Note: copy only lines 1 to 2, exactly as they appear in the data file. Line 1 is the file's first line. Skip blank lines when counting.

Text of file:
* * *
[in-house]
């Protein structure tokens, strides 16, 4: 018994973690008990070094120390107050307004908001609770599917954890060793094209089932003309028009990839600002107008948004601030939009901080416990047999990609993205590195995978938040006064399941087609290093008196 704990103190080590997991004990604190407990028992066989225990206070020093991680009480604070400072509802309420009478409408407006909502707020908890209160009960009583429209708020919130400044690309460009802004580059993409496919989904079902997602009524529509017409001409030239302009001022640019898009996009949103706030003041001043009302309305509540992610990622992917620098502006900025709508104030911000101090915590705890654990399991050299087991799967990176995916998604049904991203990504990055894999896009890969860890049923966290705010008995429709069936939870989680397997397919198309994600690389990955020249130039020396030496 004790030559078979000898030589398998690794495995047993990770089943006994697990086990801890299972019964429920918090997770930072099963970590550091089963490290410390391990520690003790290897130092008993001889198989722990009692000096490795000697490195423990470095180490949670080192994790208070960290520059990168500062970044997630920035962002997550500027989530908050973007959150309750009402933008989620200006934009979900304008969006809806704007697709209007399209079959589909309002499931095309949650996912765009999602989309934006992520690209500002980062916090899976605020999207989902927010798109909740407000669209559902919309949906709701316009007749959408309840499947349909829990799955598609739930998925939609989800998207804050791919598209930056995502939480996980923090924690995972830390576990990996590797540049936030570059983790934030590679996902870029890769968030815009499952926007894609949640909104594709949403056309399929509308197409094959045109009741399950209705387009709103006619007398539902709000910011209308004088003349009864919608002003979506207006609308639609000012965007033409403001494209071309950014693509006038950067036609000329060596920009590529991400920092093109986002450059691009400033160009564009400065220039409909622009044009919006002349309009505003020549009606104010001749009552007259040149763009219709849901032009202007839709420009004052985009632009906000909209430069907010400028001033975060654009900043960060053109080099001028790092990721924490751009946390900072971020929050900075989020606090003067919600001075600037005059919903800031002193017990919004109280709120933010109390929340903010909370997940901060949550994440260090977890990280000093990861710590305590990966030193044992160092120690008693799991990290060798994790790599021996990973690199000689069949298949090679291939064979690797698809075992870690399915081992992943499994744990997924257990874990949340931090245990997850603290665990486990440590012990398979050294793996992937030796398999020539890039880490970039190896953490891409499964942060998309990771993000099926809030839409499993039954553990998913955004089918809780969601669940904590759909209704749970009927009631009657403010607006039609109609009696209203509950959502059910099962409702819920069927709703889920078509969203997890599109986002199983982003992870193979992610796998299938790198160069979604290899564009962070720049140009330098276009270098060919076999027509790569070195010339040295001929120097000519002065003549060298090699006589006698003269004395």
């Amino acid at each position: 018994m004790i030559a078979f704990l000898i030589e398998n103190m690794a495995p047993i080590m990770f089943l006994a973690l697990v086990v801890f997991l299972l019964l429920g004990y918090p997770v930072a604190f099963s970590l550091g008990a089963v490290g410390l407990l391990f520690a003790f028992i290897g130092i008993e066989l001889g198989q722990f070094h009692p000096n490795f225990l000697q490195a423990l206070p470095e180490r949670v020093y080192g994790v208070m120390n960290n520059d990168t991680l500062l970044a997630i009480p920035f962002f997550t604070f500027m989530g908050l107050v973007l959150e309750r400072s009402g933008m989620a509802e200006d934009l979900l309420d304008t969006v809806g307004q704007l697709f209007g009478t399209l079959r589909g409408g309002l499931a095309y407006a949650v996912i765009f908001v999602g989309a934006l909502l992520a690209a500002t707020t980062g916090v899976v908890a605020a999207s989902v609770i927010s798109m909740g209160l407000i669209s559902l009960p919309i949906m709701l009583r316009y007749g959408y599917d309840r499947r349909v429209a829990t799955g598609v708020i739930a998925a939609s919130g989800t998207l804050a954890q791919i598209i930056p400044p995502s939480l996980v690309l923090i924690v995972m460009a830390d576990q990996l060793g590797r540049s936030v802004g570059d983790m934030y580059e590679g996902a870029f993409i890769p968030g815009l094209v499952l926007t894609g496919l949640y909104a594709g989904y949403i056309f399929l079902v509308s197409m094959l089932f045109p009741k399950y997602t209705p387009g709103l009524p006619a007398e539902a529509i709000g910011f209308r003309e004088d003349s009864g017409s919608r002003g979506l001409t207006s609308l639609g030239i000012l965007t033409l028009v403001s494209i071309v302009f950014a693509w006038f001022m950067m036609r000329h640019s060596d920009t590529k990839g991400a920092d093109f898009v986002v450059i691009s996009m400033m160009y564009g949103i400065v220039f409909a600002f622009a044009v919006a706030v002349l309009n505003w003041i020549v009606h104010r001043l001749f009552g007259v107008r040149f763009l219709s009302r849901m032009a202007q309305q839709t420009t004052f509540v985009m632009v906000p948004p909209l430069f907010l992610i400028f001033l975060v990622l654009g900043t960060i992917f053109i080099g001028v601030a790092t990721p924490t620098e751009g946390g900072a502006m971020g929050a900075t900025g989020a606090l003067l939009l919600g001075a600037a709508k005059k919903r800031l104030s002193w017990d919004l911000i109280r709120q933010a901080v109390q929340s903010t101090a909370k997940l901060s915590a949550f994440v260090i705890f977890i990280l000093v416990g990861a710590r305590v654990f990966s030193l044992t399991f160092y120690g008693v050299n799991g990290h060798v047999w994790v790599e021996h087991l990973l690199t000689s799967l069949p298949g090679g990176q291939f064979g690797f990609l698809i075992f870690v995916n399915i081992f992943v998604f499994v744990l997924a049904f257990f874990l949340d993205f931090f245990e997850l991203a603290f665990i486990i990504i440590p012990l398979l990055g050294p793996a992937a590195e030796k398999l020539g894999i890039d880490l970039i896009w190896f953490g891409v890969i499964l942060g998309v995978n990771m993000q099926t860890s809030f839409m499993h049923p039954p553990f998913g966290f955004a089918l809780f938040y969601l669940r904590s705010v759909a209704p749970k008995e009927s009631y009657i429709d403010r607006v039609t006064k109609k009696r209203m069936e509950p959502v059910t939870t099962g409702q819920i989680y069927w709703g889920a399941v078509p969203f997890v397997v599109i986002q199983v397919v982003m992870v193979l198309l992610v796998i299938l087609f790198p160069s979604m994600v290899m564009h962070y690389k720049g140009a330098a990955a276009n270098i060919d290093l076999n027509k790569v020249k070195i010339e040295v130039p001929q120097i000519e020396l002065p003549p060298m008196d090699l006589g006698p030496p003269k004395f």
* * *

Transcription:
[in-house]
């Protein structure tokens, strides 16, 4: 018994973690008990070094120390107050307004908001609770599917954890060793094209089932003309028009990839600002107008948004601030939009901080416990047999990609993205590195995978938040006064399941087609290093008196 704990103190080590997991004990604190407990028992066989225990206070020093991680009480604070400072509802309420009478409408407006909502707020908890209160009960009583429209708020919130400044690309460009802004580059993409496919989904079902997602009524529509017409001409030239302009001022640019898009996009949103706030003041001043009302309305509540992610990622992917620098502006900025709508104030911000101090915590705890654990399991050299087991799967990176995916998604049904991203990504990055894999896009890969860890049923966290705010008995429709069936939870989680397997397919198309994600690389990955020249130039020396030496 004790030559078979000898030589398998690794495995047993990770089943006994697990086990801890299972019964429920918090997770930072099963970590550091089963490290410390391990520690003790290897130092008993001889198989722990009692000096490795000697490195423990470095180490949670080192994790208070960290520059990168500062970044997630920035962002997550500027989530908050973007959150309750009402933008989620200006934009979900304008969006809806704007697709209007399209079959589909309002499931095309949650996912765009999602989309934006992520690209500002980062916090899976605020999207989902927010798109909740407000669209559902919309949906709701316009007749959408309840499947349909829990799955598609739930998925939609989800998207804050791919598209930056995502939480996980923090924690995972830390576990990996590797540049936030570059983790934030590679996902870029890769968030815009499952926007894609949640909104594709949403056309399929509308197409094959045109009741399950209705387009709103006619007398539902709000910011209308004088003349009864919608002003979506207006609308639609000012965007033409403001494209071309950014693509006038950067036609000329060596920009590529991400920092093109986002450059691009400033160009564009400065220039409909622009044009919006002349309009505003020549009606104010001749009552007259040149763009219709849901032009202007839709420009004052985009632009906000909209430069907010400028001033975060654009900043960060053109080099001028790092990721924490751009946390900072971020929050900075989020606090003067919600001075600037005059919903800031002193017990919004109280709120933010109390929340903010909370997940901060949550994440260090977890990280000093990861710590305590990966030193044992160092120690008693799991990290060798994790790599021996990973690199000689069949298949090679291939064979690797698809075992870690399915081992992943499994744990997924257990874990949340931090245990997850603290665990486990440590012990398979050294793996992937030796398999020539890039880490970039190896953490891409499964942060998309990771993000099926809030839409499993039954553990998913955004089918809780969601669940904590759909209704749970009927009631009657403010607006039609109609009696209203509950959502059910099962409702819920069927709703889920078509969203997890599109986002199983982003992870193979992610796998299938790198160069979604290899564009962070720049140009330098276009270098060919076999027509790569070195010339040295001929120097000519002065003549060298090699006589006698003269004395």